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Young Americans using cannabis and hallucinogens at record rate

‘Understanding how substance use can impact the formative choices in young adulthood is critical to help position the new generations for success’

Gustaf Kilander
Washington, DC
Wednesday 24 August 2022 20:31 BST
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Related video: Study Shows Jump in Cannabis, Alcohol Use Among Young Adults

Young Americans between the ages of 19 and 30 are using cannabis and hallucinogens at the highest rate since the late 1980s, a survey from the National Institutes of Health shows.

The number of people within the age span using at least one of the substances is at its highest point since the start of the survey in 1988, according to National Public Radio.

National Institute on Drug Abuse director Dr Nora Volkow told NPR that “young adults are in a critical life stage and honing their ability to make informed choices”.

“Understanding how substance use can impact the formative choices in young adulthood is critical to help position the new generations for success,” she added.

The most recent data set was gathered between April and October last year – 43 per cent of young adults said they used marijuana in the last year, 29 per cent in the last month, and 11 per cent said they used it every day. Those are the highest figures ever registered.

Daily use was defined in the survey as more than 20 times in a 30-day time period. That number rose by eight per cent compared to 2016.

The number of respondents who said they used a marijuana vape in the last month went from six per cent in 2017 to 12 per cent in 2021.

The number of those who said they used hallucinogens rose sharply in 2020 as the pandemic took over American life after remaining steady for decades.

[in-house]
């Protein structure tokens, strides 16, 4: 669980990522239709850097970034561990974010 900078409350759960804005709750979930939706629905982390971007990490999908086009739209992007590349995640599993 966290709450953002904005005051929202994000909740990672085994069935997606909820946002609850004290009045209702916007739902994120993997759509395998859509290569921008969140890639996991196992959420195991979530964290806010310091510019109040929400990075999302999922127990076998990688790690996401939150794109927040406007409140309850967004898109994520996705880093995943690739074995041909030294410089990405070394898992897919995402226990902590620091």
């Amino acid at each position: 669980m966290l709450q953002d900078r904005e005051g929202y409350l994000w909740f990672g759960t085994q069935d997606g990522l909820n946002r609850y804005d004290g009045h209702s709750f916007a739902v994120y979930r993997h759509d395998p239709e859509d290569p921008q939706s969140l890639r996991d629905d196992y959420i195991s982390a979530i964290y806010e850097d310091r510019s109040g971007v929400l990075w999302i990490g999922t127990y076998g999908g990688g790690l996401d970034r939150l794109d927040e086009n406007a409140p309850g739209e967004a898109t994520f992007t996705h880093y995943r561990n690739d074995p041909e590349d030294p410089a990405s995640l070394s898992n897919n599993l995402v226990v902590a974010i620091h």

Last year, eight per cent of young adults said they had consumed a hallucinogen in the last year, which is the highest figure since the start of the survey.

The hallucinogens mentioned were LSD, mescaline, peyote, shrooms, PCP, and MDMA (molly/ecstasy), according to NPR.

The use of MDMA went down, from five per cent in 2020 to three per cent last year.

While alcohol was the most used substance according to the survey, daily drinking has still gone down over the course of the last decade.

The institute defines binge drinking as having five or more drinks in a row within the last two weeks. The practice was at a historic low at the start of 2020 amidst pandemic restrictions and is now increasing again.

High-intensity drinking, defined as having 10 or more drinks in a row within the last two weeks, has been steadily rising over the last 10 years and last year, it hit its highest level since 2005.

The use of nicotine vapes is still increasing among young Americans. It was first measured in 2017 when six per cent reported using them. Last year, that same figure was 16 per cent.

Meanwhile, the use of nicotine cigarettes and opioids has been decreasing over the last ten years, the survey shows.

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